That being said, Affleck understanding that Batman isn't his kind of franchise, and wishing to part ways with the studio over this particular role are two very different things. Affleck may have the influence with the studio to make it happen, and for the reason mentioned above, escape the media fallout such a decision would bring. Of course, as unthinkable as it may be for Ben Affleck to step away from the role, it was just as unthinkable when Michael Keaton, Val Kilmer, George Clooney, and even he put on the cowl for the first time. Comic book storytellers have come up with all sorts of reasons to sideline, re-imagine, or outright replace characters where necessary.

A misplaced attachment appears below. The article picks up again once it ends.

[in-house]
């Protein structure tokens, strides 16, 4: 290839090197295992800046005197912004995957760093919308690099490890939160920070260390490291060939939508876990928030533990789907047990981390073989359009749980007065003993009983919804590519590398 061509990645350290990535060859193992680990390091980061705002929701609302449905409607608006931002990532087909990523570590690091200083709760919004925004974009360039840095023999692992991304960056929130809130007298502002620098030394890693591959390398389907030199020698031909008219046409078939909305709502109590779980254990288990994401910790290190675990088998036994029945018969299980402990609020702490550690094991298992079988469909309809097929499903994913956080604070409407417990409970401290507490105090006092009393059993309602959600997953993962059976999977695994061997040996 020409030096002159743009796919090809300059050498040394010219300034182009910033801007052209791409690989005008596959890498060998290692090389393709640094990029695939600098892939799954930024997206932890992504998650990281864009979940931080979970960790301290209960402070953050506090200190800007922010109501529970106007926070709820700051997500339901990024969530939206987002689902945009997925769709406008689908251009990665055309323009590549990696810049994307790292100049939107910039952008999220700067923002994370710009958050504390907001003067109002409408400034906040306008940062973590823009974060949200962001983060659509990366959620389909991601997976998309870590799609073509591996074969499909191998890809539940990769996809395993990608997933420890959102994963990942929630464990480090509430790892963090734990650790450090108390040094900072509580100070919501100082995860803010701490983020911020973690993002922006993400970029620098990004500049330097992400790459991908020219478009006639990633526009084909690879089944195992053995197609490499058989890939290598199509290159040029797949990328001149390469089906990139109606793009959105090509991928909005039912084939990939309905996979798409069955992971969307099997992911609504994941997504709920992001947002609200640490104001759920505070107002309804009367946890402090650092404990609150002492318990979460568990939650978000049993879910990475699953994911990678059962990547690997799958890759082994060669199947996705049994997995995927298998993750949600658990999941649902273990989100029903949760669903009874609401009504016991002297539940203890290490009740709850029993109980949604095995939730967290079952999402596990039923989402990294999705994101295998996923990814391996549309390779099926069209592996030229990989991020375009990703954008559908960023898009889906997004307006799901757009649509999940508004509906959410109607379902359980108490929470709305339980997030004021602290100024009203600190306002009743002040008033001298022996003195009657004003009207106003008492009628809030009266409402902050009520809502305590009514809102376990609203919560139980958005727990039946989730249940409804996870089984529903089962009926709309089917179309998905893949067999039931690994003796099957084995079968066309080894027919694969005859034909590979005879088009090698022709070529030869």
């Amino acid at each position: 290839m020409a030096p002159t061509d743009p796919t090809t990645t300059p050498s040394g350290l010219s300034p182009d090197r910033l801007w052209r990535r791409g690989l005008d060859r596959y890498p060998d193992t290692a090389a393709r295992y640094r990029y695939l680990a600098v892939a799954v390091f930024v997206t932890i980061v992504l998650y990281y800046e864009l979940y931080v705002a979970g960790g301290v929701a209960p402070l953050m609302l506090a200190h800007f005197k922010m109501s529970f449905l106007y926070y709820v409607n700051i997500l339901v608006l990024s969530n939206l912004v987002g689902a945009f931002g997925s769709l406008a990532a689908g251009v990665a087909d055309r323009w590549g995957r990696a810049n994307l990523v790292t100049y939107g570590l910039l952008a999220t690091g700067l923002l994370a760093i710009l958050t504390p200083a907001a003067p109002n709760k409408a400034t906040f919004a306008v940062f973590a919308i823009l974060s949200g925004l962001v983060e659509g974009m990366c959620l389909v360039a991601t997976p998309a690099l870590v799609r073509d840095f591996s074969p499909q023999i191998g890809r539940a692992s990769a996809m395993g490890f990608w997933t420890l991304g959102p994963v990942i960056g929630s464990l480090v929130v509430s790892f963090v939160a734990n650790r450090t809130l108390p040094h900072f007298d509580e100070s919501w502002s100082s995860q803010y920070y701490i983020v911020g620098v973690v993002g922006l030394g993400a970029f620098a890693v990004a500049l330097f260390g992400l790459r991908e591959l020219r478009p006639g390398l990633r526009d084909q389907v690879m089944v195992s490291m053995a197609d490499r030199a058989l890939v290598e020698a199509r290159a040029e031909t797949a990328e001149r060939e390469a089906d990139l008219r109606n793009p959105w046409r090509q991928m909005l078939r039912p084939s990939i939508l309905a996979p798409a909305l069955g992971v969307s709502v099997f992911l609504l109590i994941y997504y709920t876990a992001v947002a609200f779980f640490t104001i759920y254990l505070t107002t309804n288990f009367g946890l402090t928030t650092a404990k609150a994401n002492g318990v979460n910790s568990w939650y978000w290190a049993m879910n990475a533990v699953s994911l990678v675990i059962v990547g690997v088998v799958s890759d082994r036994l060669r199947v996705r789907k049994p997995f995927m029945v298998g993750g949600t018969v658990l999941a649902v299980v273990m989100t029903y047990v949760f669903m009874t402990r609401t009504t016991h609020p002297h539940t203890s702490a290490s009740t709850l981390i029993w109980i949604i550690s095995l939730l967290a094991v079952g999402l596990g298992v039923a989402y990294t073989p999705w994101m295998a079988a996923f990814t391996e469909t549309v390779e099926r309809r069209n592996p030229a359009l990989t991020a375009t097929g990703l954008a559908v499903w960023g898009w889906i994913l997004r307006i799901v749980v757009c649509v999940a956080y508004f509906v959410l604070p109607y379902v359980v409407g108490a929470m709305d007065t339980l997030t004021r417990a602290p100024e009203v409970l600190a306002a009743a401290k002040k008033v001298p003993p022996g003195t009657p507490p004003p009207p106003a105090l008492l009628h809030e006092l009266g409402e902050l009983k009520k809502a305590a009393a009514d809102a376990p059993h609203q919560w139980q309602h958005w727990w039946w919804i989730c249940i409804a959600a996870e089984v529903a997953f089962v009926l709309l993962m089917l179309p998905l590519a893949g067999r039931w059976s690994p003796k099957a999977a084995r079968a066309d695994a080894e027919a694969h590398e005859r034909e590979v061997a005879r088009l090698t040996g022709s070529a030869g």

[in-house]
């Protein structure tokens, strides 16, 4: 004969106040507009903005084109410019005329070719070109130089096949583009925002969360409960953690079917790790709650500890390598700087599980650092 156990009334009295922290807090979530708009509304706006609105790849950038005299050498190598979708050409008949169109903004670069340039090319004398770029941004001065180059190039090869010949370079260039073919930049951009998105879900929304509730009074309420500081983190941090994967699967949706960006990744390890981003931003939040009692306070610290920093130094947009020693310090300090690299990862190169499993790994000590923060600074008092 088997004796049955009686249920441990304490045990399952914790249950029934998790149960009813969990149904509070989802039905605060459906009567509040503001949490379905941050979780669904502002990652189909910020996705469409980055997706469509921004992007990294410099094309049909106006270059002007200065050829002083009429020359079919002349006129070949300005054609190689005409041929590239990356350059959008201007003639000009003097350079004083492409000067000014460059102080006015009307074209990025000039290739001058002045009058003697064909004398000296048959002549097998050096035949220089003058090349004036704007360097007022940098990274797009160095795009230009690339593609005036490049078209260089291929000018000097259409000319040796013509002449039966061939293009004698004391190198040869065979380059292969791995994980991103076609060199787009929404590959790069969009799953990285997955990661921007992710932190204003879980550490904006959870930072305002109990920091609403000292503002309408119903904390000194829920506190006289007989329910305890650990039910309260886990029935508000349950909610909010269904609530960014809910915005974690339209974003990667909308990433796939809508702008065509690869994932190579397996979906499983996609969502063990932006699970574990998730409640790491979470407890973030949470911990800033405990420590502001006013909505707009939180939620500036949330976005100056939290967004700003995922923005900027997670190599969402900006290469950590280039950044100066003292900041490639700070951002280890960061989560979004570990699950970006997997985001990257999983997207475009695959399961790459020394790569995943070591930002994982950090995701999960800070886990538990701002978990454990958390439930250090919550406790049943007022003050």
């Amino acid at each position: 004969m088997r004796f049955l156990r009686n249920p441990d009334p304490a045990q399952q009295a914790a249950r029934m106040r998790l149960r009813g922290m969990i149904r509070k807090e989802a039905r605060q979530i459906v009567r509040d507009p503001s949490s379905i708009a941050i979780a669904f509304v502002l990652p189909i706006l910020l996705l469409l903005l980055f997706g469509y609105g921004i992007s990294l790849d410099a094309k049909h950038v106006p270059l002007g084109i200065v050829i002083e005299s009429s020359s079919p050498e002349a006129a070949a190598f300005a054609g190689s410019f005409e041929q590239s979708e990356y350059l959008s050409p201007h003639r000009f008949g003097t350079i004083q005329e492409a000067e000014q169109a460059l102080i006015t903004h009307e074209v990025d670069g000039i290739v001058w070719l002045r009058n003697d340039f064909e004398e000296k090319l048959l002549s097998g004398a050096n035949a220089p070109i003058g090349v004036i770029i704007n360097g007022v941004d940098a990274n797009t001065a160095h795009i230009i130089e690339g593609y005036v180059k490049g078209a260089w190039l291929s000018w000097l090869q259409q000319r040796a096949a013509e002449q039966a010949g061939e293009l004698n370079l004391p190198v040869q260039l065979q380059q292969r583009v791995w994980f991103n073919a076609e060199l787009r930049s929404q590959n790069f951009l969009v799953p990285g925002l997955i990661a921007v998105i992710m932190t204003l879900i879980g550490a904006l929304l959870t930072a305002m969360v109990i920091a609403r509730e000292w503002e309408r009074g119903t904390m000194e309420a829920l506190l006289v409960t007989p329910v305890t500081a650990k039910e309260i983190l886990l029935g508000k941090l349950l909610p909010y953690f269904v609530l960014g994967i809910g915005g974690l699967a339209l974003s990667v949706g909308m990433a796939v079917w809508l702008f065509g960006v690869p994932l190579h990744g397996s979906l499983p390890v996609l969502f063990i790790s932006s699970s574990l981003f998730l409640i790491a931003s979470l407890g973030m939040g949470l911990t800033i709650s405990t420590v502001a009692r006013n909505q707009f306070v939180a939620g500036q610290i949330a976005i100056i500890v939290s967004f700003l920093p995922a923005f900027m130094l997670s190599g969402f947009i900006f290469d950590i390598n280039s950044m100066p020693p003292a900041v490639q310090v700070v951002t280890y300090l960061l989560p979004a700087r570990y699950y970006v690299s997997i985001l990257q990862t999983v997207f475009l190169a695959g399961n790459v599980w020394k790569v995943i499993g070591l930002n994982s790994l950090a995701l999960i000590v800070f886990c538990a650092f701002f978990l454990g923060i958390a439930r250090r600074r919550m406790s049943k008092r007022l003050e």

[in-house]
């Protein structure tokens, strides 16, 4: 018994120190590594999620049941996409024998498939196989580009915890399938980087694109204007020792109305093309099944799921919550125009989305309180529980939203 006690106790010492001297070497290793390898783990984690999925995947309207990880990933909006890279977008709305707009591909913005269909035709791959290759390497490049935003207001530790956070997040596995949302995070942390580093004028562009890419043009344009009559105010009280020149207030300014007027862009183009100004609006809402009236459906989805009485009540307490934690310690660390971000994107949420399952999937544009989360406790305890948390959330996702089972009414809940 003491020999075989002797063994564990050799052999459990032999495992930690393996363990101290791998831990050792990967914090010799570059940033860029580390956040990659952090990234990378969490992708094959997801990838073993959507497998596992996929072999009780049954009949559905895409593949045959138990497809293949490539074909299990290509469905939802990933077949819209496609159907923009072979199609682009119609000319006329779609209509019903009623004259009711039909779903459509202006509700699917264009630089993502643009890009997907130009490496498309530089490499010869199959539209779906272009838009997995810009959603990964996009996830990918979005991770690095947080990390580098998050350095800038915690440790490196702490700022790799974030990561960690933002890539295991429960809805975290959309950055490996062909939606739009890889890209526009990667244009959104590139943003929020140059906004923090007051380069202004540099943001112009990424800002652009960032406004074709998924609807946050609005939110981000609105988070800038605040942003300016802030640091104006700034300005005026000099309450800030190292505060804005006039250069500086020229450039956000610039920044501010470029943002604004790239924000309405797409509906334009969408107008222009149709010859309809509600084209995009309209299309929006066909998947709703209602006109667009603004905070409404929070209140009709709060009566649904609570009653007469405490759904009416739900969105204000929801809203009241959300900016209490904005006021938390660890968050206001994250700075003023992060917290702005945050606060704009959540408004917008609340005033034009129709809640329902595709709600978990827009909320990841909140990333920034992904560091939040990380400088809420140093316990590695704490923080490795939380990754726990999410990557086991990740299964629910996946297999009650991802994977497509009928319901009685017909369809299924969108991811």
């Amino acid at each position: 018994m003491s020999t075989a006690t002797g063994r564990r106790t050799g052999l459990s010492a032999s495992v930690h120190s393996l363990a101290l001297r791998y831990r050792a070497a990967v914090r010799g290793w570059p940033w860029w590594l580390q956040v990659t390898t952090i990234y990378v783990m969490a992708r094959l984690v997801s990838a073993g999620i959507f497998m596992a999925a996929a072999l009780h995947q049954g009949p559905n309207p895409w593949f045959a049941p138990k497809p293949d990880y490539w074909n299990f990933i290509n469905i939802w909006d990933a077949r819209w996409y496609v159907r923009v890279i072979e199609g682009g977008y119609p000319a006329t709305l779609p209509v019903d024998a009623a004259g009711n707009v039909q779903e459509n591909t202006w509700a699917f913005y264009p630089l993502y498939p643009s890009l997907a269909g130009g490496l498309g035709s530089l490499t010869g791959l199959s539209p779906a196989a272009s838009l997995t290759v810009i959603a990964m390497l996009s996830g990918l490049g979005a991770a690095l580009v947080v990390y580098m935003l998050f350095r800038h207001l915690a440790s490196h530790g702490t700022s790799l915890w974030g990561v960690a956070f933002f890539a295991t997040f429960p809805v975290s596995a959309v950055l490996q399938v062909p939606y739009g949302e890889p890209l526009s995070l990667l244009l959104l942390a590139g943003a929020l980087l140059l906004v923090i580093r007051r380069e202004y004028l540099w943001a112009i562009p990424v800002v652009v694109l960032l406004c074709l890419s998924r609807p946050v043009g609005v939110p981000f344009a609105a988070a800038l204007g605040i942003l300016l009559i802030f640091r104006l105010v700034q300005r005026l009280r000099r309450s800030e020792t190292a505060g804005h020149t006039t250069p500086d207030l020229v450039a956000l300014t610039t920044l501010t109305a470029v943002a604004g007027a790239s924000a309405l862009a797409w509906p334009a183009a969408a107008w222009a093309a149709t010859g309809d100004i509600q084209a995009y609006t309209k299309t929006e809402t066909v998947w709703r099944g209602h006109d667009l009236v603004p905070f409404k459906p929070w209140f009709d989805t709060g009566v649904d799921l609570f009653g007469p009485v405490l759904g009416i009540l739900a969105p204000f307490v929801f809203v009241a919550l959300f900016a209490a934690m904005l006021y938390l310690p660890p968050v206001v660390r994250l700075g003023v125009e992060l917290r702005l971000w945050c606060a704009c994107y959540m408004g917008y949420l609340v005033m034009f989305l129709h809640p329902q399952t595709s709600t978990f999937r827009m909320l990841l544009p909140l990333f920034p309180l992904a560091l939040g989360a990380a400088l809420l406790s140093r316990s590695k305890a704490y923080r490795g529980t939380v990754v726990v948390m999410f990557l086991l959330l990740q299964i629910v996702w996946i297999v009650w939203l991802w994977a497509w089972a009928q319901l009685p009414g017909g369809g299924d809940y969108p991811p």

And as shocking as Affleck's amicable departure would be, the marketing and gossip surrounding a new Batman, and new Batman movie, would take over before long.
He Doesn't Need The Noise
When it was first reported that Ben Affleck would not be directing his solo Batman movie, there were many who took to social media, or wrote editorials suggesting that the constant hounding by media and press played a role in hampering what enthusiasm he had. It's a somewhat persuasive idea, since no matter how professional or experienced he may be, being asked for updates on a movie that hasn't moved beyond a screenplay dozens of times, while promoting an entirely different film you directed has to take its toll. Was the Live By Night press tour Affleck's first look at the months and years that lay ahead, convincing him that placing another director in the firing line was a better idea?